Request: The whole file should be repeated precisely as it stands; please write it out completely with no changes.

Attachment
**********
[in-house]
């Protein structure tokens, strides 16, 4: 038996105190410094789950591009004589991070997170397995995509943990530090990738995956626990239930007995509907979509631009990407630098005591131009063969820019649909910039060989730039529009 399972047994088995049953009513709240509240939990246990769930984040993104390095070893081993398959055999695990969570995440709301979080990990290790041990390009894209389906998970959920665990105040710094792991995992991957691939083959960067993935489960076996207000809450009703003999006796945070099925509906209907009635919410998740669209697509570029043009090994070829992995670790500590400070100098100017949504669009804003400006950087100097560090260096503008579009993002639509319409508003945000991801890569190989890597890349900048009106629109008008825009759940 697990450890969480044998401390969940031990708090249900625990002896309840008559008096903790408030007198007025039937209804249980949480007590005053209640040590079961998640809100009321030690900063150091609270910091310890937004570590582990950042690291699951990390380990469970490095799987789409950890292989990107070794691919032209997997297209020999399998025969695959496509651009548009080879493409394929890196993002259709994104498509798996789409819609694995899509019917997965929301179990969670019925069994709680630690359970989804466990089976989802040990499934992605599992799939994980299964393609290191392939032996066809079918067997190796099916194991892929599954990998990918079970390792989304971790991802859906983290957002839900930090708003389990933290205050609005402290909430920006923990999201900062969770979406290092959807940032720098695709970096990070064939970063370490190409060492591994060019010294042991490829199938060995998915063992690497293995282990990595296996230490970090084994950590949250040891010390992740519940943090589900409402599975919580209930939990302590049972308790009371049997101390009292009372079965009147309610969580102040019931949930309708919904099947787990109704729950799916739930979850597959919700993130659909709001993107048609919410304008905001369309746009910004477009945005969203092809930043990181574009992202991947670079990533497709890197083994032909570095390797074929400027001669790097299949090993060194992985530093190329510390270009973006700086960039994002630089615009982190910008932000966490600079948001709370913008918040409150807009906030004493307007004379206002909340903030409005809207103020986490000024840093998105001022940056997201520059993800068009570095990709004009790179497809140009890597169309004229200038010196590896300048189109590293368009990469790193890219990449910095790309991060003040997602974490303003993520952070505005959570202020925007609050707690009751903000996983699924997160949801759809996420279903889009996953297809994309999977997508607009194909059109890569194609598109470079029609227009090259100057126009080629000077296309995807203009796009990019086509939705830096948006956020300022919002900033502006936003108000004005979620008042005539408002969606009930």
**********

[in-house]
């Protein structure tokens, strides 16, 4: 038996105190410094789950591009004589991070997170397995995509943990530090990738995956626990239930007995509907979509631009990407630098005591131009063969820019649909910039060989730039529009 399972047994088995049953009513709240509240939990246990769930984040993104390095070893081993398959055999695990969570995440709301979080990990290790041990390009894209389906998970959920665990105040710094792991995992991957691939083959960067993935489960076996207000809450009703003999006796945070099925509906209907009635919410998740669209697509570029043009090994070829992995670790500590400070100098100017949504669009804003400006950087100097560090260096503008579009993002639509319409508003945000991801890569190989890597890349900048009106629109008008825009759940 697990450890969480044998401390969940031990708090249900625990002896309840008559008096903790408030007198007025039937209804249980949480007590005053209640040590079961998640809100009321030690900063150091609270910091310890937004570590582990950042690291699951990390380990469970490095799987789409950890292989990107070794691919032209997997297209020999399998025969695959496509651009548009080879493409394929890196993002259709994104498509798996789409819609694995899509019917997965929301179990969670019925069994709680630690359970989804466990089976989802040990499934992605599992799939994980299964393609290191392939032996066809079918067997190796099916194991892929599954990998990918079970390792989304971790991802859906983290957002839900930090708003389990933290205050609005402290909430920006923990999201900062969770979406290092959807940032720098695709970096990070064939970063370490190409060492591994060019010294042991490829199938060995998915063992690497293995282990990595296996230490970090084994950590949250040891010390992740519940943090589900409402599975919580209930939990302590049972308790009371049997101390009292009372079965009147309610969580102040019931949930309708919904099947787990109704729950799916739930979850597959919700993130659909709001993107048609919410304008905001369309746009910004477009945005969203092809930043990181574009992202991947670079990533497709890197083994032909570095390797074929400027001669790097299949090993060194992985530093190329510390270009973006700086960039994002630089615009982190910008932000966490600079948001709370913008918040409150807009906030004493307007004379206002909340903030409005809207103020986490000024840093998105001022940056997201520059993800068009570095990709004009790179497809140009890597169309004229200038010196590896300048189109590293368009990469790193890219990449910095790309991060003040997602974490303003993520952070505005959570202020925007609050707690009751903000996983699924997160949801759809996420279903889009996953297809994309999977997508607009194909059109890569194609598109470079029609227009090259100057126009080629000077296309995807203009796009990019086509939705830096948006956020300022919002900033502006936003108000004005979620008042005539408002969606009930």